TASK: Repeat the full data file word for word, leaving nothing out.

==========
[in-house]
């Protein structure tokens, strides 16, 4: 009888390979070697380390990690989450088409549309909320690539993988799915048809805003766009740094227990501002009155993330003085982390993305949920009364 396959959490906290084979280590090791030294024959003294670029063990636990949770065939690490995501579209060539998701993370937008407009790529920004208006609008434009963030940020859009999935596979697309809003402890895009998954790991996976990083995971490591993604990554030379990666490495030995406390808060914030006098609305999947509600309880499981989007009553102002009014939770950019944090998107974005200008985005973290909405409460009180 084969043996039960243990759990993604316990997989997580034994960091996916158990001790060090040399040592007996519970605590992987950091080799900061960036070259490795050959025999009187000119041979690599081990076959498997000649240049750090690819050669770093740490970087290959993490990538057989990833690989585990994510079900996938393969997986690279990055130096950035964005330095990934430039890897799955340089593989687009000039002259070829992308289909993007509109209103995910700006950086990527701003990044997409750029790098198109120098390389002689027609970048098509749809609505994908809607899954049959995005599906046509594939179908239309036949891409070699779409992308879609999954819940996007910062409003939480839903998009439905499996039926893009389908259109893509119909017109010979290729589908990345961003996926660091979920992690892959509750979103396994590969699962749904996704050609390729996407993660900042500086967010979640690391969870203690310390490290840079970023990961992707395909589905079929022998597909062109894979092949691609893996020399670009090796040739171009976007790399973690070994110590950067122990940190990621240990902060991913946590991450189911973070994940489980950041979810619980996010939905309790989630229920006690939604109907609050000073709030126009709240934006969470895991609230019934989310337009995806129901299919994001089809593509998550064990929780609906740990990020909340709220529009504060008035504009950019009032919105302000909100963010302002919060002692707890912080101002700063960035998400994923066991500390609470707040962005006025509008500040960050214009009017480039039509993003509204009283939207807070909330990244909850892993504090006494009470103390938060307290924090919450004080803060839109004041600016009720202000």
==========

[in-house]
């Protein structure tokens, strides 16, 4: 009888390979070697380390990690989450088409549309909320690539993988799915048809805003766009740094227990501002009155993330003085982390993305949920009364 396959959490906290084979280590090791030294024959003294670029063990636990949770065939690490995501579209060539998701993370937008407009790529920004208006609008434009963030940020859009999935596979697309809003402890895009998954790991996976990083995971490591993604990554030379990666490495030995406390808060914030006098609305999947509600309880499981989007009553102002009014939770950019944090998107974005200008985005973290909405409460009180 084969043996039960243990759990993604316990997989997580034994960091996916158990001790060090040399040592007996519970605590992987950091080799900061960036070259490795050959025999009187000119041979690599081990076959498997000649240049750090690819050669770093740490970087290959993490990538057989990833690989585990994510079900996938393969997986690279990055130096950035964005330095990934430039890897799955340089593989687009000039002259070829992308289909993007509109209103995910700006950086990527701003990044997409750029790098198109120098390389002689027609970048098509749809609505994908809607899954049959995005599906046509594939179908239309036949891409070699779409992308879609999954819940996007910062409003939480839903998009439905499996039926893009389908259109893509119909017109010979290729589908990345961003996926660091979920992690892959509750979103396994590969699962749904996704050609390729996407993660900042500086967010979640690391969870203690310390490290840079970023990961992707395909589905079929022998597909062109894979092949691609893996020399670009090796040739171009976007790399973690070994110590950067122990940190990621240990902060991913946590991450189911973070994940489980950041979810619980996010939905309790989630229920006690939604109907609050000073709030126009709240934006969470895991609230019934989310337009995806129901299919994001089809593509998550064990929780609906740990990020909340709220529009504060008035504009950019009032919105302000909100963010302002919060002692707890912080101002700063960035998400994923066991500390609470707040962005006025509008500040960050214009009017480039039509993003509204009283939207807070909330990244909850892993504090006494009470103390938060307290924090919450004080803060839109004041600016009720202000």